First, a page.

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The History of the Esquimalt Buccaneers – Part Two: The Clippers Return



In Part One, we outlined the sequence of events in 1982 leading to the Nanaimo Clippers moving to Esquimalt. Going into the season, the Buccaneers assembled a strong team led by former NHL player Wayne Bianchin as head coach. The craziness began in their first game when the final score was overturned by the BCJHL president. Throughout the first half of the season, the high-scoring Bucs battled for third place in the Coastal Division. Although they enjoyed a winning record, the Bucs played in front of small crowds at the Esquimalt Sports Centre. The team faced serious financial problems at the start of 1983. Owner Reg Midgley sounded the alarm before Christmas announcing the Buccaneers had already accumulated $100,000 in debt.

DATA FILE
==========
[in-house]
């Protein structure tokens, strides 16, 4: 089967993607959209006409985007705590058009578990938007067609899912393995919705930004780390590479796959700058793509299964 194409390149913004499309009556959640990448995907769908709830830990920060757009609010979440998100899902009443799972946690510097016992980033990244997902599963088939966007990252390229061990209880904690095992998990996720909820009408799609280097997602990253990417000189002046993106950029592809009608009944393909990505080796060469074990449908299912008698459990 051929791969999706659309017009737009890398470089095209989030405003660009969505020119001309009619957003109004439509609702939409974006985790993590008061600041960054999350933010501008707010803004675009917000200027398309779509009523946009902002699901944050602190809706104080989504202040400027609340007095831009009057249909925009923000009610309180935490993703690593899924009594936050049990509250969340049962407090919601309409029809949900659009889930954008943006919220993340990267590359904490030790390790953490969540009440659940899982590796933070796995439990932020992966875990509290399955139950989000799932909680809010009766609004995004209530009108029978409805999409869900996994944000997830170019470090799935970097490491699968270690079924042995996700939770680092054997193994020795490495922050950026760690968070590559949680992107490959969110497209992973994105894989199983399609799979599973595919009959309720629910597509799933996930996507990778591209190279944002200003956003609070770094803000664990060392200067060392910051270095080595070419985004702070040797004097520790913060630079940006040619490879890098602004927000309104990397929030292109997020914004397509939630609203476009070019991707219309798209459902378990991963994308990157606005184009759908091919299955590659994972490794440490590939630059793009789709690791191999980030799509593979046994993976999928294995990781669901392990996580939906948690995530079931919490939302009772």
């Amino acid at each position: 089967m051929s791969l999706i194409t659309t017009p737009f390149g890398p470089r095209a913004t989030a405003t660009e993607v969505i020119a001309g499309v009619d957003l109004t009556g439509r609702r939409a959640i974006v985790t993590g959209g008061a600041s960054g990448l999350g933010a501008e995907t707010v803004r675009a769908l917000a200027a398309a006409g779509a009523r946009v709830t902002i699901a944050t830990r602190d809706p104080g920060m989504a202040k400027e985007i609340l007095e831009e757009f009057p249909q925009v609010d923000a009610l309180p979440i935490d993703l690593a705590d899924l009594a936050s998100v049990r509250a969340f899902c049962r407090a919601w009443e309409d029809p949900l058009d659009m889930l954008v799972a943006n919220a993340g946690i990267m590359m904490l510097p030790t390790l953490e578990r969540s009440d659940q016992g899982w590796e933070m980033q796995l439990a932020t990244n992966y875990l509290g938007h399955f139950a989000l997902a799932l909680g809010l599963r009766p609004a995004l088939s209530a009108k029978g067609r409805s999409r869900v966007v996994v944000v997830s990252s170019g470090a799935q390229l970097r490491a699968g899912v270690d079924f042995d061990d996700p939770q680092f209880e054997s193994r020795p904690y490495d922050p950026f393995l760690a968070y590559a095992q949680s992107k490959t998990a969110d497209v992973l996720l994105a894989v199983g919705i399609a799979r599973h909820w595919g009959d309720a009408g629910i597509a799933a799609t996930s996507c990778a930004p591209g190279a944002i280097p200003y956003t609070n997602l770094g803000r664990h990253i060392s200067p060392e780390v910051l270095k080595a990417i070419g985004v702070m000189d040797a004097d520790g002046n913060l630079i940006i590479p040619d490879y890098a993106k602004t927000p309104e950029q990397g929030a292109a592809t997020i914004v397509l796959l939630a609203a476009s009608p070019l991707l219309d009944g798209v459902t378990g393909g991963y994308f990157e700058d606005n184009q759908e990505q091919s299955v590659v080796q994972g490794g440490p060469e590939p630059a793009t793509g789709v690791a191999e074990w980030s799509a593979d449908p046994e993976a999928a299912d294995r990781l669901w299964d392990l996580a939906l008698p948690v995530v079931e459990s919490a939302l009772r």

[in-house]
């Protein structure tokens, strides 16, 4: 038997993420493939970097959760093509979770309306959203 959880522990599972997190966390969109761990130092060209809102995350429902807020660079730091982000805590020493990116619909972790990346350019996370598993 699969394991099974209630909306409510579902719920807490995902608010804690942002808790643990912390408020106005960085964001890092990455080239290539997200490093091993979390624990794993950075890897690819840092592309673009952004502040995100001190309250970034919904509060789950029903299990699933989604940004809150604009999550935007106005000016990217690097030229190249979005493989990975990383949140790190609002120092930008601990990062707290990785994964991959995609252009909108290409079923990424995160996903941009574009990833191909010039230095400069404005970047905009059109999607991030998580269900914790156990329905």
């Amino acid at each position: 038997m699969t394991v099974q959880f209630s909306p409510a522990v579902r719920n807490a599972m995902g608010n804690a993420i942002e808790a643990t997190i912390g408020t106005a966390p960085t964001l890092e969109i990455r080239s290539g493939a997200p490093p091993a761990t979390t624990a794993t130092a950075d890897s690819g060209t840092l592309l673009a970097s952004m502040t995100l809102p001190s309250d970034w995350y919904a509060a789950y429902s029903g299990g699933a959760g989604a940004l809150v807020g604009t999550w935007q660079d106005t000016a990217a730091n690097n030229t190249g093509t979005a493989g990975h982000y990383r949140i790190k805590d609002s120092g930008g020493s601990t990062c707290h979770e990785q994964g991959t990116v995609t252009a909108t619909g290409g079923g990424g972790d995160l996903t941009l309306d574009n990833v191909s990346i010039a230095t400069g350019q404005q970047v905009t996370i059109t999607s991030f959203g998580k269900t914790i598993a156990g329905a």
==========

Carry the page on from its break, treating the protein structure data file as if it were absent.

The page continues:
In Part Two we chronicle the Buccaneer's demise, the rebirth of the Nanaimo Clippers and the legacy of the BCJHL in Esquimalt.


JANUARY 1983


The Buccaneers began the new year in third place with a 20-15 record, behind New Westminster and the league-leading Abbotsford Flyers. On January 7th, Esquimalt stayed two points ahead of fourth-place Burnaby with a 9-6 victory over Cowichan. Randy Taylor and Len Evans each scored twice for the Bucs. It was the first game for Ken Clement who joined the club after brief stops earlier in the season with the Victoria Cougars and Nanaimo Islanders. Clement is the only player to suit up for the Cougars, Islanders and Buccaneers.


On January 9th, two games took place at the Esquimalt Sports Centre with Burnaby picking up three points out of a possible four. The Blue Hawks defeated Esquimalt 8-5 in their regularly scheduled game and played through a scoreless overtime period of a game that originally took place on opening day in September.